The Holy Spirit and Regeneration – Titus 3:5-7

 

I hope you know the dictionary definition of the word “regeneration.” It is to re-generate; it is to make something alive once again. Once again? Yes, once again. Theologically, regeneration is the operation of God whereby, the human spirit – which once lived in Adam, but died when he sinned against his Creator – is made to live once again.

Regeneration is a theological word because it is a Bible term. And because it is a Biblical term, it needs to be taught and preached from time to time. That is not necessarily true of all the words in the world’s theology books, but it is true in this case.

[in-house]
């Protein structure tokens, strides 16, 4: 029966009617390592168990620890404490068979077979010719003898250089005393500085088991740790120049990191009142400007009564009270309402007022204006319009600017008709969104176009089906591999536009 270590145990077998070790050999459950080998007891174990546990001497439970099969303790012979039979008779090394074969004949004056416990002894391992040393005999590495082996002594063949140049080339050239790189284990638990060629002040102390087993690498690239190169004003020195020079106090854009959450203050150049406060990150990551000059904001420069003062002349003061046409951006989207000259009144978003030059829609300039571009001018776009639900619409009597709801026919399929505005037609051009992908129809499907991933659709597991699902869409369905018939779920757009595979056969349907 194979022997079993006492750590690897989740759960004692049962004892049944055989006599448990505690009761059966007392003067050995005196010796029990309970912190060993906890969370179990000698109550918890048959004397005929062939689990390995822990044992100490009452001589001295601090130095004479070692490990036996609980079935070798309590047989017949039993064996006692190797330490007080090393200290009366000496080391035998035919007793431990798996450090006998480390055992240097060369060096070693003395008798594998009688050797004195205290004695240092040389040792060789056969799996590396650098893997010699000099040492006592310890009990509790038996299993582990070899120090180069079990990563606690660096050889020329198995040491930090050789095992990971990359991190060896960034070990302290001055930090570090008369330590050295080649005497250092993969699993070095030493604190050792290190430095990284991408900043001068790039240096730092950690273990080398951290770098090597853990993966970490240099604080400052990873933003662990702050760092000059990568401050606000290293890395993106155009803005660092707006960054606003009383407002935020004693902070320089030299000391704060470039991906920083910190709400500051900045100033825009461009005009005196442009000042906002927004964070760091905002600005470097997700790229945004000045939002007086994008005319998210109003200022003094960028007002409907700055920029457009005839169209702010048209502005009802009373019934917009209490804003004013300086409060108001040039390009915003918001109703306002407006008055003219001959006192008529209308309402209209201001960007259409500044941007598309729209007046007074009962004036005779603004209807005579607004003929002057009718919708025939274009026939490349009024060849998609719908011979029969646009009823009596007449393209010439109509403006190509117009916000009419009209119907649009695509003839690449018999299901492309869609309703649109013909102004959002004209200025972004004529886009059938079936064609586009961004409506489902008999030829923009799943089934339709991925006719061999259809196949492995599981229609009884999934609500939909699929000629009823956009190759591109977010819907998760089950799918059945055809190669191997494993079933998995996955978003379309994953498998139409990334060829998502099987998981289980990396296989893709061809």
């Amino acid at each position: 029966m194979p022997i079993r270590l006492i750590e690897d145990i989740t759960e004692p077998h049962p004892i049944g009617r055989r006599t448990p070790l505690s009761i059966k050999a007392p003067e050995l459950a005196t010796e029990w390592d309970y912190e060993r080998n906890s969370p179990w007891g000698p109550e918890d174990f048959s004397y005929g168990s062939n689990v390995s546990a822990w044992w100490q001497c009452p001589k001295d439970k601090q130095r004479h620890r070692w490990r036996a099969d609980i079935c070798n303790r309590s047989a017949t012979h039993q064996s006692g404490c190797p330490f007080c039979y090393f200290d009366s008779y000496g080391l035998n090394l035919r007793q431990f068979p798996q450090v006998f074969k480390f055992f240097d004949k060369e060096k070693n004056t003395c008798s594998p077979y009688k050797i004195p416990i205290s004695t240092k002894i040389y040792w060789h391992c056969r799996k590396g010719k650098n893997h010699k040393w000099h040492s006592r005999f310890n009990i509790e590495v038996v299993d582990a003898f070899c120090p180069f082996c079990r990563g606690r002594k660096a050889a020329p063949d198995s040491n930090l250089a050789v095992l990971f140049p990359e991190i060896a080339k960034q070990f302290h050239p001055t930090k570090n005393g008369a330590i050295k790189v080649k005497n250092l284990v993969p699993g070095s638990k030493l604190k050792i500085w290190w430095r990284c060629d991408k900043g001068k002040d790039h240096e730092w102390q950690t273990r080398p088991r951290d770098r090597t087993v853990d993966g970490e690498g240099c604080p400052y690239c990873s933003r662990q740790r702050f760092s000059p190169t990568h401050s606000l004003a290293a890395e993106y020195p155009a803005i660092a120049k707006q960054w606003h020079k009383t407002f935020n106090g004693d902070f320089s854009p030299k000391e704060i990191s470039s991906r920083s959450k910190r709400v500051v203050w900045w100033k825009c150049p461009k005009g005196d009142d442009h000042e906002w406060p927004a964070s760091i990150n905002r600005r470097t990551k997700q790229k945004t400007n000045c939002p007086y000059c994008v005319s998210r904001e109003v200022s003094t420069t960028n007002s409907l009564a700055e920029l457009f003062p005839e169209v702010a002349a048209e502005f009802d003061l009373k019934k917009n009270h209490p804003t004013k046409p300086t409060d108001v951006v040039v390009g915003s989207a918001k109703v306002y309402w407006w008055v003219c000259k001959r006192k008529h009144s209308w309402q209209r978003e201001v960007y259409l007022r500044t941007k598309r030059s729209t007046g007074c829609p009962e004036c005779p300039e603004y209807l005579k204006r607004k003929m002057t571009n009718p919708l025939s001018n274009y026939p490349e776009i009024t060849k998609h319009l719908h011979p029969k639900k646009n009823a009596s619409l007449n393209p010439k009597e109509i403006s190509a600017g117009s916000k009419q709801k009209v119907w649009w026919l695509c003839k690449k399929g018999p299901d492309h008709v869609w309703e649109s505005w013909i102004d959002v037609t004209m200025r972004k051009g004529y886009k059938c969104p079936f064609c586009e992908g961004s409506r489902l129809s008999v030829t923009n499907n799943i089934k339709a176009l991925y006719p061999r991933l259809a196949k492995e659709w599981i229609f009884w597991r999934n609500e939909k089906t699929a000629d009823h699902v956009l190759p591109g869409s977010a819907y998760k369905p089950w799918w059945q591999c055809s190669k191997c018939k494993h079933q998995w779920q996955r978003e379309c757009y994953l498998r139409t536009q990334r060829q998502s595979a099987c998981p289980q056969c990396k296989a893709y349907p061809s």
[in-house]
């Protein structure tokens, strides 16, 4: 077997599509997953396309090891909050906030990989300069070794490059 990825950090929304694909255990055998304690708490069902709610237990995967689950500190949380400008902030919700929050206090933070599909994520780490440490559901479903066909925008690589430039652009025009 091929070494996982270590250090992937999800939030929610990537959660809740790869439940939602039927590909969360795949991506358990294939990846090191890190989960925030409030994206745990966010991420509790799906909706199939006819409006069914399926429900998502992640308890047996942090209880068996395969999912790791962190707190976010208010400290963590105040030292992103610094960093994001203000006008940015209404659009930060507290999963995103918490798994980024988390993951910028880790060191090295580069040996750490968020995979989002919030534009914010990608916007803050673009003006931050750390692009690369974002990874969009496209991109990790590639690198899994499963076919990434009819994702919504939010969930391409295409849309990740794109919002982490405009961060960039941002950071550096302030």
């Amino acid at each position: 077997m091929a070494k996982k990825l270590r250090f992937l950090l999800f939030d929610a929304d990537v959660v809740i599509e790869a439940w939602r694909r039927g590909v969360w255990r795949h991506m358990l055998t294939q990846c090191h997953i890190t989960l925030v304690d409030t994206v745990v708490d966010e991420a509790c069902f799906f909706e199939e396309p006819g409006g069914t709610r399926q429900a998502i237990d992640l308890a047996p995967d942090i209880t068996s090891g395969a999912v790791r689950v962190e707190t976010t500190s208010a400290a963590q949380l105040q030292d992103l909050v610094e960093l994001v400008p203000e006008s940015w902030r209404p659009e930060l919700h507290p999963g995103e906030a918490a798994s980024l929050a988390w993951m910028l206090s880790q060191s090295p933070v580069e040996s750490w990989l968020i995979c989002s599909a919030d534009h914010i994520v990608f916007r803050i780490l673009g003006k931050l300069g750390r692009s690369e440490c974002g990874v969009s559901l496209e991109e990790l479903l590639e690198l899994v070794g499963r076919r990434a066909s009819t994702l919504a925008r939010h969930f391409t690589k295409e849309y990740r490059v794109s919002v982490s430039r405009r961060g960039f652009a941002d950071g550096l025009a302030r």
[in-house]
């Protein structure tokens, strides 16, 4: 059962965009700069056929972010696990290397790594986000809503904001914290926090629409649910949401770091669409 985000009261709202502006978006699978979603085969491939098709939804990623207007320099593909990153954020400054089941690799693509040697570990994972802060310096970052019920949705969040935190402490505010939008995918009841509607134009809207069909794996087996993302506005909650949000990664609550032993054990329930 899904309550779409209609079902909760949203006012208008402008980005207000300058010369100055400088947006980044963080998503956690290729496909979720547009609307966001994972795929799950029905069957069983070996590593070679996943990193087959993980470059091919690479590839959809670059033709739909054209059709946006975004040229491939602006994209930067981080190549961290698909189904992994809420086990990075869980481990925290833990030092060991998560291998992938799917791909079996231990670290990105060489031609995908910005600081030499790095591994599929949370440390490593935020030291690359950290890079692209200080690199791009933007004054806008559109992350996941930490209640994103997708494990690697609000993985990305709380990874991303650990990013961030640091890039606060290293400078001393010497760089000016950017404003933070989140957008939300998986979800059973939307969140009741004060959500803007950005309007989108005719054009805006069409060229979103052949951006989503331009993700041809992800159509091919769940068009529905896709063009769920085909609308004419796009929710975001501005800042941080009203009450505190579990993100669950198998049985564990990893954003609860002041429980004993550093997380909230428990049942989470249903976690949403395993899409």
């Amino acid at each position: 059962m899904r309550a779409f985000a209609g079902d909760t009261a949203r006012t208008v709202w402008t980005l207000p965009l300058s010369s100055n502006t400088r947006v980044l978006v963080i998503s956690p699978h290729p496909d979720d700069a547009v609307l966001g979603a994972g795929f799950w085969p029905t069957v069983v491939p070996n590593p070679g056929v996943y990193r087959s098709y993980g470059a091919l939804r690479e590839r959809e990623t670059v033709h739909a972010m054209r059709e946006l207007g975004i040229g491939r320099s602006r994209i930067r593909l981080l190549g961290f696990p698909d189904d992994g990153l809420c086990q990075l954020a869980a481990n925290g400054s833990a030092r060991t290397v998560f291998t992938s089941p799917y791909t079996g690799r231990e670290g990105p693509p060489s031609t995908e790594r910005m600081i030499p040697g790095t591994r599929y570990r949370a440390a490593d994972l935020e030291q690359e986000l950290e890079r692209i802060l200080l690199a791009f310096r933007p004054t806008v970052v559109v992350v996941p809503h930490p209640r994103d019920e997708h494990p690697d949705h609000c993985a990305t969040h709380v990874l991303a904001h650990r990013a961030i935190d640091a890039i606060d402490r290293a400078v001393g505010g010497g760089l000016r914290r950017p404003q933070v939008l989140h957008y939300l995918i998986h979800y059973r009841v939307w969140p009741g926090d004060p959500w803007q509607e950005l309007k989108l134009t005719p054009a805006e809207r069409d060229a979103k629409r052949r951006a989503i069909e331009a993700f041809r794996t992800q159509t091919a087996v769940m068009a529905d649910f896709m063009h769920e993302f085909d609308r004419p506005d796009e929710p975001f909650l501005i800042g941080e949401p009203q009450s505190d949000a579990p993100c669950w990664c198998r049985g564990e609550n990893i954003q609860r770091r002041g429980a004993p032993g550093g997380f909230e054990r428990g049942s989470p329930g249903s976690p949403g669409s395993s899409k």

However it needs to be pointed out that it is not a common Biblical term; it is used only twice in the Bible. We read a few minutes ago from Matthew 19:23-30 – Then said Jesus unto his disciples, Verily I say unto you, That a rich man shall hardly enter into the kingdom of heaven. Then answered Peter and said unto him, Behold, we have forsaken all, and followed thee; what shall we have therefore? And Jesus said unto them, Verily I say unto you, That ye which have followed me, in the regeneration when the Son of man shall sit in the throne of his glory, ye also shall sit upon twelve thrones, judging the twelve tribes of Israel.” When the Lord Jesus used the word “regeneration” in verse 28 there was no special definition. “In the regeneration when the Son of man shall sit in the throne of his glory, ye also shall sit upon twelve thrones, judging the twelve tribes of Israel.” This “regeneration” means either the re-birth of the nation of Israel, or the re-creation of the universe after all the destruction of the Lord’s judgments. I prefer the first interpretation. So it still is related to the doctrine of salvation.